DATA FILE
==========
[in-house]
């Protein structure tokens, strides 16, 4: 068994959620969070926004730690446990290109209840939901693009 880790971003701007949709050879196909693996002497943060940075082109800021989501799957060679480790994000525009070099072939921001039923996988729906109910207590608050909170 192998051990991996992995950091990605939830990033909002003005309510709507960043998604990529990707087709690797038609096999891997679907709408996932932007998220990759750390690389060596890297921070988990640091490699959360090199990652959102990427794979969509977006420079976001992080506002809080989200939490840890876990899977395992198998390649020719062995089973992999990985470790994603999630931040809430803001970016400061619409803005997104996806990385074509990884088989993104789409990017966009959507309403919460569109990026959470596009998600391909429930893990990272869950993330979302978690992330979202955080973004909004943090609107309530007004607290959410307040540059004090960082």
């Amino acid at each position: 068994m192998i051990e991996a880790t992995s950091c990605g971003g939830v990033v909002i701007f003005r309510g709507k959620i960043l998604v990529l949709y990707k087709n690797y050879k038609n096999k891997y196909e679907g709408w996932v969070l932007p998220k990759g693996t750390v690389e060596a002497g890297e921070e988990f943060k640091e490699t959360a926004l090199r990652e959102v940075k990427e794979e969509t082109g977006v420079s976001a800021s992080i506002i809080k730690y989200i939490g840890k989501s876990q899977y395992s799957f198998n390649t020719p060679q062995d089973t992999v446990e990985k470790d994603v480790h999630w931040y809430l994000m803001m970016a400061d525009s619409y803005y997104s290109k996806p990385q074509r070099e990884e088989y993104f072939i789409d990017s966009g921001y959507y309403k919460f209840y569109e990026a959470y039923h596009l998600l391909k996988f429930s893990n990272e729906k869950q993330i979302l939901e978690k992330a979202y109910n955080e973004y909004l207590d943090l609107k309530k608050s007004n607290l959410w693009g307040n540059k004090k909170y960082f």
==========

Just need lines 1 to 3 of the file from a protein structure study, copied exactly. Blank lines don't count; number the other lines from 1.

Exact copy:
[in-house]
């Protein structure tokens, strides 16, 4: 068994959620969070926004730690446990290109209840939901693009 880790971003701007949709050879196909693996002497943060940075082109800021989501799957060679480790994000525009070099072939921001039923996988729906109910207590608050909170 192998051990991996992995950091990605939830990033909002003005309510709507960043998604990529990707087709690797038609096999891997679907709408996932932007998220990759750390690389060596890297921070988990640091490699959360090199990652959102990427794979969509977006420079976001992080506002809080989200939490840890876990899977395992198998390649020719062995089973992999990985470790994603999630931040809430803001970016400061619409803005997104996806990385074509990884088989993104789409990017966009959507309403919460569109990026959470596009998600391909429930893990990272869950993330979302978690992330979202955080973004909004943090609107309530007004607290959410307040540059004090960082």
């Amino acid at each position: 068994m192998i051990e991996a880790t992995s950091c990605g971003g939830v990033v909002i701007f003005r309510g709507k959620i960043l998604v990529l949709y990707k087709n690797y050879k038609n096999k891997y196909e679907g709408w996932v969070l932007p998220k990759g693996t750390v690389e060596a002497g890297e921070e988990f943060k640091e490699t959360a926004l090199r990652e959102v940075k990427e794979e969509t082109g977006v420079s976001a800021s992080i506002i809080k730690y989200i939490g840890k989501s876990q899977y395992s799957f198998n390649t020719p060679q062995d089973t992999v446990e990985k470790d994603v480790h999630w931040y809430l994000m803001m970016a400061d525009s619409y803005y997104s290109k996806p990385q074509r070099e990884e088989y993104f072939i789409d990017s966009g921001y959507y309403k919460f209840y569109e990026a959470y039923h596009l998600l391909k996988f429930s893990n990272e729906k869950q993330i979302l939901e978690k992330a979202y109910n955080e973004y909004l207590d943090l609107k309530k608050s007004n607290l959410w693009g307040n540059k004090k909170y960082f």